To interrupt this, a number of steps are required – and they need to be meaningful and carried out across a longer period of time, she said.

“Just doing training alone is not enough,” Williams said.

The Fix asked Williams for the written basis of these claims, and the scholar cited research from the academic journal Anthropology Now titled “Why Doesn’t Diversity Training Work?” written by Harvard University sociology Professor Frank Dobbin and Tel Aviv University Professor Alexandra Kalev.

Dobbin and Kalev concluded that “two-thirds of human resources specialists report that diversity training does not have positive effects, and several field studies have found no effect of diversity training on women’s or minorities’ careers or on managerial diversity.”

Additionally, the widely cited study noted there “is ample evidence that training alone does not change attitudes or behavior, or not by much and not for long.”

There are a number of other critiques of DEI training in the corporate world and on campuses alike, including that anti-bias training activates stereotypes.

“Field and laboratory studies find that asking people to suppress stereotypes tends to reinforce them — making them more cognitively accessible to people,” the study stated.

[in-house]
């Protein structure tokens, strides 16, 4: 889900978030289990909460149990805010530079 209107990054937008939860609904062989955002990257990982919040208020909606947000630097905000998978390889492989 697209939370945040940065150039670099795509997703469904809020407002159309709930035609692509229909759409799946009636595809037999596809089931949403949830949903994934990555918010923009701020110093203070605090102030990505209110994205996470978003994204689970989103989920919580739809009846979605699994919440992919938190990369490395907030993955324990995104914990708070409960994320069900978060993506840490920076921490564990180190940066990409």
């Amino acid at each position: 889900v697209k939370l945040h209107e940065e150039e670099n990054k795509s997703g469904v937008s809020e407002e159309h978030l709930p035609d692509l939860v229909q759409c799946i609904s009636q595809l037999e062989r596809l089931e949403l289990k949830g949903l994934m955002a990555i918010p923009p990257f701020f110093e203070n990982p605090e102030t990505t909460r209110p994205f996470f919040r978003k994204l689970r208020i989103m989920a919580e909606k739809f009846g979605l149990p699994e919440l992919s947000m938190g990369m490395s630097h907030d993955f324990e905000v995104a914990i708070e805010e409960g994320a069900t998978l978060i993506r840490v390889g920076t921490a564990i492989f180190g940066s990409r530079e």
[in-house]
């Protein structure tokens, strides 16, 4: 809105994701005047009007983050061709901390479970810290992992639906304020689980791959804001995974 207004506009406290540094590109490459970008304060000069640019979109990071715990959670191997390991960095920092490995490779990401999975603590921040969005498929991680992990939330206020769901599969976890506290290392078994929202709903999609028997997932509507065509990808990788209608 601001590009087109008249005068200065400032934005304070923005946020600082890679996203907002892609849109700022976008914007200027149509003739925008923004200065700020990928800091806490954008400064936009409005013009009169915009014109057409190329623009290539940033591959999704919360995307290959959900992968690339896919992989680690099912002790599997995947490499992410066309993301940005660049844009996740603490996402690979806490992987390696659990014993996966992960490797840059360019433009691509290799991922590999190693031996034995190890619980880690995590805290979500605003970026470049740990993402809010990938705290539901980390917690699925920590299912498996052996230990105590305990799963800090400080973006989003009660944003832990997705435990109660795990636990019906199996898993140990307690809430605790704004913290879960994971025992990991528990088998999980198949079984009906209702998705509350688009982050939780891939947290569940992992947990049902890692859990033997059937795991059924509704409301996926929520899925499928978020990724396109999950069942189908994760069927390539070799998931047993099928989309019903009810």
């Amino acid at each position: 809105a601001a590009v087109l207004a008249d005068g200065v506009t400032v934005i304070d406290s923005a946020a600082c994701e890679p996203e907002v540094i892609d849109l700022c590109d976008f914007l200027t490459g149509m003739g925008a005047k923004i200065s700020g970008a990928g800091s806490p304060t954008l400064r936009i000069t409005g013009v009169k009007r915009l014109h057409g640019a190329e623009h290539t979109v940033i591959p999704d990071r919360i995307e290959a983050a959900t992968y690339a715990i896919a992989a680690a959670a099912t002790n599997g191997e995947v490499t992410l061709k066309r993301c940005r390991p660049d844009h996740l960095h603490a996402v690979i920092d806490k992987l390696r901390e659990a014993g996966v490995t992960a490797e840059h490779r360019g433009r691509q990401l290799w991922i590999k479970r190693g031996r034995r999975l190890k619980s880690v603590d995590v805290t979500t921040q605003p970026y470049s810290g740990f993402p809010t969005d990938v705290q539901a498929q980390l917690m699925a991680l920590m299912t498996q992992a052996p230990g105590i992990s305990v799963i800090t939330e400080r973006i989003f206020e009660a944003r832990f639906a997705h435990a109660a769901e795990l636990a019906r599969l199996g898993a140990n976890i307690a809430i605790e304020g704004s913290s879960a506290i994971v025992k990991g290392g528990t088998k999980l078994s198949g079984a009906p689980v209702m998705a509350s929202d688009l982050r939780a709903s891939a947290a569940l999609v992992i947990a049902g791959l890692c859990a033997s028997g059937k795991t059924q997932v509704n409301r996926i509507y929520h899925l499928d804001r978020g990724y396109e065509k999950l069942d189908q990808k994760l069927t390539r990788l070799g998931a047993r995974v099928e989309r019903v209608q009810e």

Further, “recent research suggests that training inspires unrealistic confidence in antidiscrimination programs, making employees complacent about their own biases.”

A key point in the research was that unconscious bias training “leaves whites feeling left out.”

Still, according to the research, “80% of corporations with diversity training make it mandatory, and 43% of colleges and universities with training for faculty make it mandatory.”

Scholars from the 2018 Anthropology Now study advocate for “multipronged diversity initiatives” that are much more extensive and still likely mandatory. These should “tackle not only implicit biases, but structural discrimination.”

Some of William’s suggestions of her own are to “limit referral hiring,” establish equitable office housework rotations that promote gender equality, openly call out bias in discussions, and lists an array of other avenues to nip bias in the bud as a boss that can be done “today.”

In Harvard Business Review, Williams also writes to: “Respond to double standards, stereotyping, ‘manterruption,’ ‘bropriating,’ and ‘whipeating.'”

Lawrence Wilson, managing director of the Rhode Island-based DEI corporate training firm The Wilson Organization, told The College Fix he endorses the top-down effect as the more effective means to promote diversity, equity and inclusion in the workplace.

“A DEI initiative done well demands that it start from the top and challenges leadership to use their power selflessly to liberate their teams economically, socially and politically,” he said.

Some major clients of The Wilson Organization include General Motors, Chevrolet and Philip Morris.

MORE: Diversity officials pull down big salaries with little effect

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About the Author
Alexander Pease -- University of Massachusetts, Boston